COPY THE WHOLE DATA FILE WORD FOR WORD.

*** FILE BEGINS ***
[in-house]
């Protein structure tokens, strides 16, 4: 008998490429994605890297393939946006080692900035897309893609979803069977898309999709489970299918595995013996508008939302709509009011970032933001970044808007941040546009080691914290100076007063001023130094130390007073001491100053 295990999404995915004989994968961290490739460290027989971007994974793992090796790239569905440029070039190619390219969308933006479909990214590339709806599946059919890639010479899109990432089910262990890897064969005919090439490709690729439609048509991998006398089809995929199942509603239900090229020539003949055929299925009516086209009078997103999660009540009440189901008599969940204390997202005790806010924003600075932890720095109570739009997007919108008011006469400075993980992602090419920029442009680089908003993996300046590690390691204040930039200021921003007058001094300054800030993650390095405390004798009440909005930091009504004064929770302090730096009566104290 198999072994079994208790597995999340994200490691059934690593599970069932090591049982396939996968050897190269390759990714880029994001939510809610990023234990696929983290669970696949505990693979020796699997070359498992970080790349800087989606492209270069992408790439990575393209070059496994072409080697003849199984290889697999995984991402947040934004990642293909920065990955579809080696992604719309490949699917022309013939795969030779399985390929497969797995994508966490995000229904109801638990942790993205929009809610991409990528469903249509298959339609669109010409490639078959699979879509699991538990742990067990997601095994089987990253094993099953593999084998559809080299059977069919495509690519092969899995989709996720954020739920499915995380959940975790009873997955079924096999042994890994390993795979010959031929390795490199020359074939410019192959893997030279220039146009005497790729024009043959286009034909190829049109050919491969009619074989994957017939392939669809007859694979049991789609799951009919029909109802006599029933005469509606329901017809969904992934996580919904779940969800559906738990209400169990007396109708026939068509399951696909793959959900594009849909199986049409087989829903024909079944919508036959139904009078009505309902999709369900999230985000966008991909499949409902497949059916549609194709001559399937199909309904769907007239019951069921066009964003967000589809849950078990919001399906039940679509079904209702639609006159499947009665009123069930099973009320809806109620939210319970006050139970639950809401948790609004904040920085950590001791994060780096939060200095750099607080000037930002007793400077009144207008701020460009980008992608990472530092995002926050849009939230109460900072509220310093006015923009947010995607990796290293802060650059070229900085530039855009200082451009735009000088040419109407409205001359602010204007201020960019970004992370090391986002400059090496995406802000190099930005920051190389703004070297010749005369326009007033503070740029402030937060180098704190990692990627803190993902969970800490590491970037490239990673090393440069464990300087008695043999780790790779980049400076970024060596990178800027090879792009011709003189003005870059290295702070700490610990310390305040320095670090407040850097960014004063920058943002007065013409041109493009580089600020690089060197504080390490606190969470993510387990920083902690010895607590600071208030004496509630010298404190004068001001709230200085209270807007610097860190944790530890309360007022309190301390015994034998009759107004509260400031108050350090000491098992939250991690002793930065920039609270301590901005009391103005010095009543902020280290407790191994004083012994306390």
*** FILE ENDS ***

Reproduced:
[in-house]
């Protein structure tokens, strides 16, 4: 008998490429994605890297393939946006080692900035897309893609979803069977898309999709489970299918595995013996508008939302709509009011970032933001970044808007941040546009080691914290100076007063001023130094130390007073001491100053 295990999404995915004989994968961290490739460290027989971007994974793992090796790239569905440029070039190619390219969308933006479909990214590339709806599946059919890639010479899109990432089910262990890897064969005919090439490709690729439609048509991998006398089809995929199942509603239900090229020539003949055929299925009516086209009078997103999660009540009440189901008599969940204390997202005790806010924003600075932890720095109570739009997007919108008011006469400075993980992602090419920029442009680089908003993996300046590690390691204040930039200021921003007058001094300054800030993650390095405390004798009440909005930091009504004064929770302090730096009566104290 198999072994079994208790597995999340994200490691059934690593599970069932090591049982396939996968050897190269390759990714880029994001939510809610990023234990696929983290669970696949505990693979020796699997070359498992970080790349800087989606492209270069992408790439990575393209070059496994072409080697003849199984290889697999995984991402947040934004990642293909920065990955579809080696992604719309490949699917022309013939795969030779399985390929497969797995994508966490995000229904109801638990942790993205929009809610991409990528469903249509298959339609669109010409490639078959699979879509699991538990742990067990997601095994089987990253094993099953593999084998559809080299059977069919495509690519092969899995989709996720954020739920499915995380959940975790009873997955079924096999042994890994390993795979010959031929390795490199020359074939410019192959893997030279220039146009005497790729024009043959286009034909190829049109050919491969009619074989994957017939392939669809007859694979049991789609799951009919029909109802006599029933005469509606329901017809969904992934996580919904779940969800559906738990209400169990007396109708026939068509399951696909793959959900594009849909199986049409087989829903024909079944919508036959139904009078009505309902999709369900999230985000966008991909499949409902497949059916549609194709001559399937199909309904769907007239019951069921066009964003967000589809849950078990919001399906039940679509079904209702639609006159499947009665009123069930099973009320809806109620939210319970006050139970639950809401948790609004904040920085950590001791994060780096939060200095750099607080000037930002007793400077009144207008701020460009980008992608990472530092995002926050849009939230109460900072509220310093006015923009947010995607990796290293802060650059070229900085530039855009200082451009735009000088040419109407409205001359602010204007201020960019970004992370090391986002400059090496995406802000190099930005920051190389703004070297010749005369326009007033503070740029402030937060180098704190990692990627803190993902969970800490590491970037490239990673090393440069464990300087008695043999780790790779980049400076970024060596990178800027090879792009011709003189003005870059290295702070700490610990310390305040320095670090407040850097960014004063920058943002007065013409041109493009580089600020690089060197504080390490606190969470993510387990920083902690010895607590600071208030004496509630010298404190004068001001709230200085209270807007610097860190944790530890309360007022309190301390015994034998009759107004509260400031108050350090000491098992939250991690002793930065920039609270301590901005009391103005010095009543902020280290407790191994004083012994306390």